Germany: Bishop Williamson’s conviction quashed
The High Court of Regensburg on July 11, 2011fined Bishop Williamson a reduced on-appeal amount of 6,500 euros for having denied the existence of gas chambers. His comments made in an interview given in Germany in late 2008 were broadcast by Swedish television on January 21, 2009. Yet according to the appellate court in Nuremberg, the incriminating remarks are only punishable in Germany, not in Sweden. The court based its decision on the fact that early in the proceedings, the grounds for indictment specified only that “the contents of the interview were broadcast in Germany, not where or how,” despite the fact that the description of the mode of its broadcast in this country was one of “crucial importance.”
On his personal blog, Williamson gives the following details:
The Appeals Court has decreed in addition that the Bavarian State must pay my trial costs so far. All honour to my defence lawyer, Prof. Dr. Edgar Weiler, whose arguments the judges made their own, to Fr. Franz Schmidberger who introduced me to him and to Bishop Bernard Fellay who approved of him. However, I am not yet free and clear insofar as the Appeal judges made their decision on procedural grounds. Here is their conclusion : “If an indictment describes behaviour of the accused not punishable (as yet), and leaves open what concrete circumstances supposedly render him liable to punishment, then by not listing the inner and outer facts of the case the indictment is failing in its function, laid out above, of defining the action for which the accused is being put on trial. Case dismissed.”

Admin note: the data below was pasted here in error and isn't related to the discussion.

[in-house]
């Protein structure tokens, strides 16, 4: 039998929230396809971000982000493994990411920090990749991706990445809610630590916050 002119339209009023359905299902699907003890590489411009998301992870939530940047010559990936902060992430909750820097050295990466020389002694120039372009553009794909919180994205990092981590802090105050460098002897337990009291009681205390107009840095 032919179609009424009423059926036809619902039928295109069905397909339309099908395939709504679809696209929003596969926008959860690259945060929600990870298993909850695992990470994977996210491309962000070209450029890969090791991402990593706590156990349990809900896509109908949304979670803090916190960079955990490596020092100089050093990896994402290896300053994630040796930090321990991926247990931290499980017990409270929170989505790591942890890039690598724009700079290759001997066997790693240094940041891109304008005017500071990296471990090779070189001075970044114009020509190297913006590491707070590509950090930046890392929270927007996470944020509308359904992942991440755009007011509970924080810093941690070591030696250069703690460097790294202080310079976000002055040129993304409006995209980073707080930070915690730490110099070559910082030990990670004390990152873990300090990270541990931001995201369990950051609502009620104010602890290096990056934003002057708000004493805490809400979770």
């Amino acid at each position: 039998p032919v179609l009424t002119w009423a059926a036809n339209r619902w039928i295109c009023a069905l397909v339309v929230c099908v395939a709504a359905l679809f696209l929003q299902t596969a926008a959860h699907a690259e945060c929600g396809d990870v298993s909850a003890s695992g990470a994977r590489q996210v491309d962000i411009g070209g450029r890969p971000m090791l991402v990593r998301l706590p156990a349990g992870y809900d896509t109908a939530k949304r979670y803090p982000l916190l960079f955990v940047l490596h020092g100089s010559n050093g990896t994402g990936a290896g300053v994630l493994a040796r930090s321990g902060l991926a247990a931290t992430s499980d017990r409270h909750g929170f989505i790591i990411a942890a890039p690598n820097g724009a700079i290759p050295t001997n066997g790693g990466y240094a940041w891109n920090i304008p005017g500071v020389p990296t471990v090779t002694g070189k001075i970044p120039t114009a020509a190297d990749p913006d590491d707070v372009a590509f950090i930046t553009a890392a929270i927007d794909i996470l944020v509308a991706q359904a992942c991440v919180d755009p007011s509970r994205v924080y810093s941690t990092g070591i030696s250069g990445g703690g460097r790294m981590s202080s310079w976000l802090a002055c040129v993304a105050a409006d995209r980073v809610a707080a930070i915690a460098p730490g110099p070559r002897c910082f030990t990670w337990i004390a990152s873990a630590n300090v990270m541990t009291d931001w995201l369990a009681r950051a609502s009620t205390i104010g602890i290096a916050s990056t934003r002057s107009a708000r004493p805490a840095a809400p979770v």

According to AFP, the German prosecutors should soon file a new complaint against Bishop Williamson for the same offense. But the British prelate adds:
So in theory, the Regensburg Prosecutor’s office could correct its procedure and start the prosecution all over again. However, in practice they may well hesitate, because the Appeal judges called on them to specify who exactly came to know of the remarks, by what means they came to know of them, how exactly those remarks were apt to disturb the peace in Germany and finally how I was supposed to have approved of the remarks being made known there. (…) the prosecutors would have real difficulty in proving that I wanted my remarks to be made public in Germany, given that in the last minute of the interview (accessible on YouTube) I expressly wished the contrary. So it is in God’s hands whether the prosecution will continue, or not.
(Sources: AFP / KE – DICI No. 251 of 09/03/12)